RMA Environment loses out changes will destabilise
Environment and Conservation Organisations of NZ
Resource Management Act
Environment loses out, changes will destabilise policy, favour "think big" applicants
Changes announced to the Resource Management Act are likely to cause policy flip-flops and major difficulties for community and environmental groups says Cath Wallace, spokesperson for the Environment and Conservation Organisations of NZ, ECO, an organisation of 65 organisations.
"The proposals have strong similarities with "Think Big" in the provisions for government to line up behind a favoured "national interest" proposal", says Cath Wallace. "Of particular concern and interest will be the process by which a proposal is deemed to have "national interest" .
"This "national interest" status has not been explained in the papers published by the government today. A 2003 proposal had the applicant, the Minister of Economic Development and the Cabinet deciding this without first obtaining any environmental reports or getting any kind of public input. It is an applicant's dream to be picked as having favoured status before anyone else has a say, and a nightmare for the environment."
"National Policy Statement processes proposed under the scheme may lead to severe policy instability", says Wallace, who is also a Senior Lecturer in public policy and economics. "The government proposes to diminish the processes for setting these policies. This means that policies may have little agreement or acceptance.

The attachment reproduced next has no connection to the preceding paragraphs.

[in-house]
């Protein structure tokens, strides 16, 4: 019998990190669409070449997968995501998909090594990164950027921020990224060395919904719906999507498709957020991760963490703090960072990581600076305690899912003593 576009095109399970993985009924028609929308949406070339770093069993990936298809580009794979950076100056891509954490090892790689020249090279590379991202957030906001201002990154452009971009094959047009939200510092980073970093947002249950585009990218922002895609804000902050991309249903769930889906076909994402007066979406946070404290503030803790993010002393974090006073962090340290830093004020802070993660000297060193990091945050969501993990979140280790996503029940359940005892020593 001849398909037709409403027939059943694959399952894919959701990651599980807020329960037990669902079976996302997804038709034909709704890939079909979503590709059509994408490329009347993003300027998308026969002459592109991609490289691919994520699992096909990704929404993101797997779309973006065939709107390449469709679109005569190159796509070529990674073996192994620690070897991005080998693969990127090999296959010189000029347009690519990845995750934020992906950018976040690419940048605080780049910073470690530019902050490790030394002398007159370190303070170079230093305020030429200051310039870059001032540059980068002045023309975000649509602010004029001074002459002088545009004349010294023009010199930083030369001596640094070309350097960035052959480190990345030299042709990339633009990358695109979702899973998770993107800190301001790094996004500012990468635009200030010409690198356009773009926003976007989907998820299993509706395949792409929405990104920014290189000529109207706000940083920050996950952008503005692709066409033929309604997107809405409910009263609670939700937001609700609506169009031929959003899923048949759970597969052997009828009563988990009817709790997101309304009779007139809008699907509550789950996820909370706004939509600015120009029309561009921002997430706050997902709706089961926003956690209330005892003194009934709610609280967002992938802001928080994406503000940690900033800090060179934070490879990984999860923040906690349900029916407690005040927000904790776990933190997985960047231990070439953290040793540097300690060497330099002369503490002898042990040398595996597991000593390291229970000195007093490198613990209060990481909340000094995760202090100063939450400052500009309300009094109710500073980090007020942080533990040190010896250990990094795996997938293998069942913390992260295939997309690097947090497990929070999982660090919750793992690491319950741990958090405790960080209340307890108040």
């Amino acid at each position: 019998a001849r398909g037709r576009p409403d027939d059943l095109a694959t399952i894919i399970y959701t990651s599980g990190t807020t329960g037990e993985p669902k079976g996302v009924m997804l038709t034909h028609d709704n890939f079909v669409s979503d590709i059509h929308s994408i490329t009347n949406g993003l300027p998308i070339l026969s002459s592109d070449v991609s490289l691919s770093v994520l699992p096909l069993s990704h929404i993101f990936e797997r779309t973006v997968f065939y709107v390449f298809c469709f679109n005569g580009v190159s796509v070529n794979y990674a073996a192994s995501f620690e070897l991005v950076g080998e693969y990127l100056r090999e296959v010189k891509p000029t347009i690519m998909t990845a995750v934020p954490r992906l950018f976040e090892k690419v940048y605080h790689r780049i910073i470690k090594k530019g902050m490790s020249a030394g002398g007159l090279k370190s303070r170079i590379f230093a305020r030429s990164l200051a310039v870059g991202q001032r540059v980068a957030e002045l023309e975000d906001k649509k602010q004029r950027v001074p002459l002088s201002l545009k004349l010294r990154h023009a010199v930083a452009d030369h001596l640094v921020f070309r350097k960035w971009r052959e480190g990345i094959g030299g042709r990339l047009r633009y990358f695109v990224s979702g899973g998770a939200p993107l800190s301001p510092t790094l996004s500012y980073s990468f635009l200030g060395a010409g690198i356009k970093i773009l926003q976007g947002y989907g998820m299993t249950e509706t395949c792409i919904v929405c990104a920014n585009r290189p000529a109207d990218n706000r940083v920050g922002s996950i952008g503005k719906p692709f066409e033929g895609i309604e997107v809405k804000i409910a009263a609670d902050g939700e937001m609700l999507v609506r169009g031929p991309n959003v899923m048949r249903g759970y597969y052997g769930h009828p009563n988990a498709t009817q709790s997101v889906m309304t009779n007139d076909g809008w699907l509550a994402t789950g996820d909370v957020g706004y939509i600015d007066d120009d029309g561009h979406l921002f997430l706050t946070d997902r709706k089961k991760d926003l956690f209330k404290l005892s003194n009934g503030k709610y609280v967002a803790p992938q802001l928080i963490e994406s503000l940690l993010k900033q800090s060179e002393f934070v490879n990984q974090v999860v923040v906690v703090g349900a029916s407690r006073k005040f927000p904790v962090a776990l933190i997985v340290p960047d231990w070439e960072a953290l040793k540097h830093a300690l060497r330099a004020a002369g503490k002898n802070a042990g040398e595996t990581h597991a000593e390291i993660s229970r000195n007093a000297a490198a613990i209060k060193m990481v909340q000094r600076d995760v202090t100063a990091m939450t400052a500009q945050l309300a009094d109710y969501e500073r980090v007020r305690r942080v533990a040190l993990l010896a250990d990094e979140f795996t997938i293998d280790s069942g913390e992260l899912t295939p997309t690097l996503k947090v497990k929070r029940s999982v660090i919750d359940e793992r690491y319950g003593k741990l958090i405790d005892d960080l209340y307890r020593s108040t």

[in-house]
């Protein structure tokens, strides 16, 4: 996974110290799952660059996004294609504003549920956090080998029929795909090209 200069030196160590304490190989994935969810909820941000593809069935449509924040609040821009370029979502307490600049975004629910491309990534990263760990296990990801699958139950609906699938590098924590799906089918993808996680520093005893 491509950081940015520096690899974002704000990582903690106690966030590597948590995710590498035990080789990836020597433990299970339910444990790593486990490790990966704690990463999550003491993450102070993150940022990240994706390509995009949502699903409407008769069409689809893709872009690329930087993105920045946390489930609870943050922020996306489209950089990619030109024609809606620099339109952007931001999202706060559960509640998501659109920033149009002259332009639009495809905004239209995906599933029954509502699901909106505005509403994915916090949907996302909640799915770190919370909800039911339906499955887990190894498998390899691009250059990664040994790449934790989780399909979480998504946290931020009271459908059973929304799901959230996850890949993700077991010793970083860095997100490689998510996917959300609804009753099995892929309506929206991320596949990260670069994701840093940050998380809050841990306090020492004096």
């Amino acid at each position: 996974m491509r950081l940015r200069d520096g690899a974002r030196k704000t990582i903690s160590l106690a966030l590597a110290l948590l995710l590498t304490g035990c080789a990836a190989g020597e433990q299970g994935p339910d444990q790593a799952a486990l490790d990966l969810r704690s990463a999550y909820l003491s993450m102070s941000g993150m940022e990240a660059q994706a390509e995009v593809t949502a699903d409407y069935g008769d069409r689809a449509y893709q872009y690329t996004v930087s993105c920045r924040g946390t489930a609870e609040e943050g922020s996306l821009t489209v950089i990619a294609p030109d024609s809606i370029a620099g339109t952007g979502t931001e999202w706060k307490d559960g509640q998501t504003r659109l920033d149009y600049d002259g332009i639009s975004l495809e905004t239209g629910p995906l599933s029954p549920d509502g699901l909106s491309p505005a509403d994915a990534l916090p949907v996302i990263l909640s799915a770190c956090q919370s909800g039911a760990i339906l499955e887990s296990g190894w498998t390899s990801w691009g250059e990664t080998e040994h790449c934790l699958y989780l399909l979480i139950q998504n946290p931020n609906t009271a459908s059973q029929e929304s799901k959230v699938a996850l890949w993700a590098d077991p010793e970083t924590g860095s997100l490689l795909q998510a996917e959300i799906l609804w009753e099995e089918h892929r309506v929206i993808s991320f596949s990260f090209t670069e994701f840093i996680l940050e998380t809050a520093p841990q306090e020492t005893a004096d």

"Successive governments may seek to change the policies - but each time that happens, Regional Policy Statements and Plans and District level Plans also have to change. By going for the quick change mechanism, governments will set off cascading waves of change which will destabilise policy at all levels of government. We think the government has not thought this through.
"ECO welcomes the fact that the Purpose and Principles of the Act appear not to be changed and acknowledges those in Cabinet who held out against the attacks on these. But it is important that these are not underminded by the new measures and processes for policy development, "national interest" and consultation.
"There are some new measures that will help - but the new, complicated and burdensome processes at local government level are a mad response to difficulties perceived in the Environment Court - which are already being addressed successfully.
Communities will hate that local government hearings will be far more demanding on parties. It will make it far harder community groups and ordinary folks and the environment will suffer. There were 49,000 resource consent applications last year of which only 5% were publicly notified. Yet these are to become much more laborious for the sake of the tiny fraction which go to the Environment Court. That is counter-productive and will create more delays. It will leave the environment with less protection.
"Overall these changes are disappointing for their focus on applicant and local body interests and their disregard for the environment itself, said ECO.